Digital readiness: Let’s talk technology

An analysis of what manifestos of mainstream political parties say about the ICT sector.

Farooq Baloch April 29, 2013
Regardless of which party comes into power, there is no doubt that ICT policies outlined within the manifestos will affect the future of this crucial industry. PHOTO: FILE


From the ban on video sharing website Youtube to the suspension of cellular services and government’s failure to auction third generation mobile spectrum licences, the country’s Information Communications Technology (ICT) sector has made headlines recently – and not for all the wrong reasons.

With this in mind, and with the 2013 manifestos of mainstream political parties already published, The Express Tribune performed a comparative analysis of their respective IT policies, in a bid to understand exactly how these parties plan to contribute to the growth of this sector.

The results illustrate a mixed bag of ambition, dedication, and apathy.

While all parties express a strong commitment to the industry, especially to the right to access information, none of them specifically address how they plan to tackle internet censorship. Most manifestos, unfortunately, are rather generic in this regard.

Parties that dedicated considerable space to e-governance include the Pakistan Muslim League-Nawaz (PML-N), Pakistan Tehreek-i-Insaf (PTI), and Pakistan Peoples Party Parliamentarians (PPPP).

The PML-N, in particular, seems to have done its homework. Its ICT policy, four pages long, hits all the right notes. The party plans to move directly to 4G technology, to ensure fast track induction of modern ICT technologies and facilitate the software industry to develop applications accessible through 4G and LTE networks.

Moreover, it professes to create a pool of world-class IT workers by revising the IT curriculum in higher education institutions. It also pledges to generate annual exports of at least $10 billion by 2020. This, the manifesto says, will be done by promoting the local software industry and providing start-up assistance to new software houses.

Furthermore, PML-N also plans to pin a new ICT regulator, framework to create over 1 million new jobs, directly and indirectly. It also expresses support for automating all citizens’ databases to document the economy, and creating an autonomous body to investigate and prevent cyber crimes.

PTI’s manifesto reiterates many of these points, especially the plans to document the economy, and digitise the judicial system to deliver justice at the grassroots level.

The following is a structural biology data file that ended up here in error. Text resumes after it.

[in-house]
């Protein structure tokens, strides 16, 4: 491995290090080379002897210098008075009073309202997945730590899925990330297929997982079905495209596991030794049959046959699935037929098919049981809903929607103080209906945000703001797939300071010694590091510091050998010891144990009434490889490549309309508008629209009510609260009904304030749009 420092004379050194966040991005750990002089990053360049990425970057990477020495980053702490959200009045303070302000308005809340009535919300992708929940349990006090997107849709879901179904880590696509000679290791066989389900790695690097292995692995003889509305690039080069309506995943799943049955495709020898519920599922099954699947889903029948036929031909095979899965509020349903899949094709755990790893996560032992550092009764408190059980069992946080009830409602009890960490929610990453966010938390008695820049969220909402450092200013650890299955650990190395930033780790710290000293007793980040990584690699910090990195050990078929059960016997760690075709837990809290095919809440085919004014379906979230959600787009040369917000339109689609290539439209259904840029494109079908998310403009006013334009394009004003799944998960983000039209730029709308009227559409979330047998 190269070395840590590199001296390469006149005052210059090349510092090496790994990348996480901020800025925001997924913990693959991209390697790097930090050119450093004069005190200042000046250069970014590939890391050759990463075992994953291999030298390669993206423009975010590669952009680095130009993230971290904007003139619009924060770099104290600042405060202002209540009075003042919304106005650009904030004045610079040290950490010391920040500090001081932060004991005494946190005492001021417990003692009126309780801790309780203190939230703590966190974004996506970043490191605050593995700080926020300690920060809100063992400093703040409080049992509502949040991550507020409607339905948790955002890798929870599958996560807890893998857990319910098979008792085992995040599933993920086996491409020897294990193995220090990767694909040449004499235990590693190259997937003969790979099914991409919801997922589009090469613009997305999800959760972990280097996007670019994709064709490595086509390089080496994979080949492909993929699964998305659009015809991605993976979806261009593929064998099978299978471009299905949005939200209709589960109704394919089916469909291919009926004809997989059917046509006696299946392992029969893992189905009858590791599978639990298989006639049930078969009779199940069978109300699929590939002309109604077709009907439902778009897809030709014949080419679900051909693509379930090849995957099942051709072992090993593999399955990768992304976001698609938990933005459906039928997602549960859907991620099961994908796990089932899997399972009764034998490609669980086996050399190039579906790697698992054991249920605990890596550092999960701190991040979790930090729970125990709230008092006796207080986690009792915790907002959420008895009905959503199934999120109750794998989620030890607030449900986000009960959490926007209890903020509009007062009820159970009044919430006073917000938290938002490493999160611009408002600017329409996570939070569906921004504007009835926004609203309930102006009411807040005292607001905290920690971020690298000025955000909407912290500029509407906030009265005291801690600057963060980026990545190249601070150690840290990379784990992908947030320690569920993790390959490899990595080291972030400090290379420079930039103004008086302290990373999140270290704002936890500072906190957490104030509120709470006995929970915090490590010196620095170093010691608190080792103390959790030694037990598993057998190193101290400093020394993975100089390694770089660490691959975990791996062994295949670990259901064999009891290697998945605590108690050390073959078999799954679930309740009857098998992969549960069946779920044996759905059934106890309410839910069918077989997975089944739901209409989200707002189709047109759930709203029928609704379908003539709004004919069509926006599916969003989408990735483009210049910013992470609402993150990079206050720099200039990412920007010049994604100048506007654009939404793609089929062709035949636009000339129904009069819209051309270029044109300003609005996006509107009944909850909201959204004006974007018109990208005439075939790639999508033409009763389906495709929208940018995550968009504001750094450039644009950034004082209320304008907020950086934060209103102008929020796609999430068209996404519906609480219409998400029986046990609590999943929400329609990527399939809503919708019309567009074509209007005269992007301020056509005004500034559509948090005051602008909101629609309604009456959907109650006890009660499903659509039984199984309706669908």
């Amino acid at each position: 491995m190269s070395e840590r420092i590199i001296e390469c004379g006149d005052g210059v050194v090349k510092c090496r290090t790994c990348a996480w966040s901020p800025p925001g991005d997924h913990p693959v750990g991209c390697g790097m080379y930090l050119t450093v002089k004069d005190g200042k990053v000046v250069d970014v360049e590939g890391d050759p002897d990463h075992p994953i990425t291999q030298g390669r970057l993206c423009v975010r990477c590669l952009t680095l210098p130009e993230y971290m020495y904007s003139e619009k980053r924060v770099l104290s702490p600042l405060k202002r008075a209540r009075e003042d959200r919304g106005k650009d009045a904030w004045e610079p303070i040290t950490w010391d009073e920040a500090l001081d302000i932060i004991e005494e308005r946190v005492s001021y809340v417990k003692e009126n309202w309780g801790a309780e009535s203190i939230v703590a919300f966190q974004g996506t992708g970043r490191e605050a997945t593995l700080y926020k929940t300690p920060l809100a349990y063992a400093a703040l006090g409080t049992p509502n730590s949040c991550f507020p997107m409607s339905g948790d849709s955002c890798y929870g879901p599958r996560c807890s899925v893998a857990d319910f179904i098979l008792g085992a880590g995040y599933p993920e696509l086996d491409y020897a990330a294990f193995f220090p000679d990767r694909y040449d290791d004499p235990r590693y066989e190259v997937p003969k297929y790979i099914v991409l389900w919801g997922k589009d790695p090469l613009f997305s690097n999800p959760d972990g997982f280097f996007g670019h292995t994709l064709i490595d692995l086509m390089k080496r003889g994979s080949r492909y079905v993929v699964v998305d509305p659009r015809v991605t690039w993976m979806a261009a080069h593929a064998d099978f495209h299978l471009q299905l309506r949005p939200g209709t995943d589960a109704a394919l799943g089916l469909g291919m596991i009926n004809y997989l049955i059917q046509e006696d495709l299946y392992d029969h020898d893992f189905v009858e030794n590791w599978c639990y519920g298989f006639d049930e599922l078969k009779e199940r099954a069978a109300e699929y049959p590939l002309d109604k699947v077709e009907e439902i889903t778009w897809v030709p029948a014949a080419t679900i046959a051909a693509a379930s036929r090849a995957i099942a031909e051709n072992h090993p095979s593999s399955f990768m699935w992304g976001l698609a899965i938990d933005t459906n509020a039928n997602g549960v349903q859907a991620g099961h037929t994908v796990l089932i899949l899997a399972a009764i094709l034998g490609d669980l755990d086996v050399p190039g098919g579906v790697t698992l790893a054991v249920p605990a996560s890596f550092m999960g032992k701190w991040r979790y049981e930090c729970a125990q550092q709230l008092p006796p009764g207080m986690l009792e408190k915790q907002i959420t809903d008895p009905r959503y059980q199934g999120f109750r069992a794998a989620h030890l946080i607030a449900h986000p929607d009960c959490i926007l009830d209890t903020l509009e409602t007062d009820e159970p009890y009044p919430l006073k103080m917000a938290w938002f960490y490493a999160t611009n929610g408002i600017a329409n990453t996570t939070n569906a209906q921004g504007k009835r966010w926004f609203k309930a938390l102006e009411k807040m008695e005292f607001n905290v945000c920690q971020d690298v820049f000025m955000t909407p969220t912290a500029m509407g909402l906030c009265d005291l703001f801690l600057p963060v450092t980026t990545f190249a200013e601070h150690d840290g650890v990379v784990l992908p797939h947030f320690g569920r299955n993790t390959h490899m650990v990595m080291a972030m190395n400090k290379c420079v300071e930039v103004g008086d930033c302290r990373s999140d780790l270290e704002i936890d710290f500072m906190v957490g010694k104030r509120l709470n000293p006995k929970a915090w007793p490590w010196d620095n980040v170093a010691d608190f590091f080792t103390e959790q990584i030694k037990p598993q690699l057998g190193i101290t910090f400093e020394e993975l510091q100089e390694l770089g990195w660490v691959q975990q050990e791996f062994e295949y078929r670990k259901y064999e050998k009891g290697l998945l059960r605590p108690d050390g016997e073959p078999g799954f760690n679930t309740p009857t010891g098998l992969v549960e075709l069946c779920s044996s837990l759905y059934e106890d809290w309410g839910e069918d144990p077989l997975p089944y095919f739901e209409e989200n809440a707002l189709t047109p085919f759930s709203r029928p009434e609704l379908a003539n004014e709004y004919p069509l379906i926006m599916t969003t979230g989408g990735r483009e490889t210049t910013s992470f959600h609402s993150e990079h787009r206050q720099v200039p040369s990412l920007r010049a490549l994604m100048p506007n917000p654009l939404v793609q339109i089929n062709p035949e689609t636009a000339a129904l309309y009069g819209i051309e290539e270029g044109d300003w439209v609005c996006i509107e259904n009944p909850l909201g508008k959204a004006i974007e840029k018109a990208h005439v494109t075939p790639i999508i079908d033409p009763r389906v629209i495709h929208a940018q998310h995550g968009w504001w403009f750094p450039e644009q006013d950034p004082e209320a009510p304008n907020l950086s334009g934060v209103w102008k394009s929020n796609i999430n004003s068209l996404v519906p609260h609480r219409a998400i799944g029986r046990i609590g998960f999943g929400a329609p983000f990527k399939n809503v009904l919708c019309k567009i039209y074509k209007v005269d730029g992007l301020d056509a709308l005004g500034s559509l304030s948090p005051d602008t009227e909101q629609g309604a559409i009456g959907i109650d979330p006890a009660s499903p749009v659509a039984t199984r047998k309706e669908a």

The party also intends to frame a right to information law, and offer public scrutiny of governmental records and actions, through the ICT platform.

However, one shortcoming worth noting is that the PTI’s plans seem to be focused almost entirely on e-governance.

In a different vein, not all parties paid particular attention to the sector.  Pakistan Muslim League-Quaid hardly mentions ICT in its manifesto, while the Awami National Party spares a mere four lines, simply stating that it will make blocking and censorship policies transparent.

Moreover, Jamaat-e-Islami’s manifesto does not take a direct stance – it says the party will formulate a policy regarding the positive use of the internet, and that it will upgrade IT infrastructure to encourage skilled human resource.

These points are also reflected in Muttahida Quami Movement’s manifesto.

MQM mentions plans to set up research-based IT universities in major cities, and to introduce the ‘smart cities’ concept in metropolitan areas.

According to industry sources, the PPP failed to deliver on the ICT front during its five-year tenure. However, in the current manifesto, it pledges $5 billion to the IT sector. It also commits to the proliferation of broadband internet services.

Regardless of which party comes into power, there is no doubt that ICT policies outlined within the manifestos will affect the future of this crucial industry. According to industry experts, a national broadband policy and human resource development are needs of the hour. These needs must not be ignored.

Where do we stand?

According to a recent World Bank study, a 10% increase in broadband penetration can yield an additional 1.3% in GDP growth for middle and low-income economies. While standing at 70% teledensity, Pakistan had only over 2.4 million broadband subscribers as of January, 2013.

However, in terms of overall networked readiness, Pakistan ranks at a very low 105 in the list of 144 countries in the World Economic Forum’s Global IT Report 2013. The report finds that in some developing economies – Pakistan included – national policies have failed to benefit from ICT investments in terms of competitiveness, development and employment.

The past few years have mostly been a bumpy ride for the multimillion dollar sector, which contributed at least Rs471 billion to the national exchequer since July, 2008. In fiscal year 2012 alone, it contributed Rs133 billion or $1.3 billion to the national kitty – enough to make it one of the highest tax paying sectors.

Published in The Express Tribune, April 29th, 2013.


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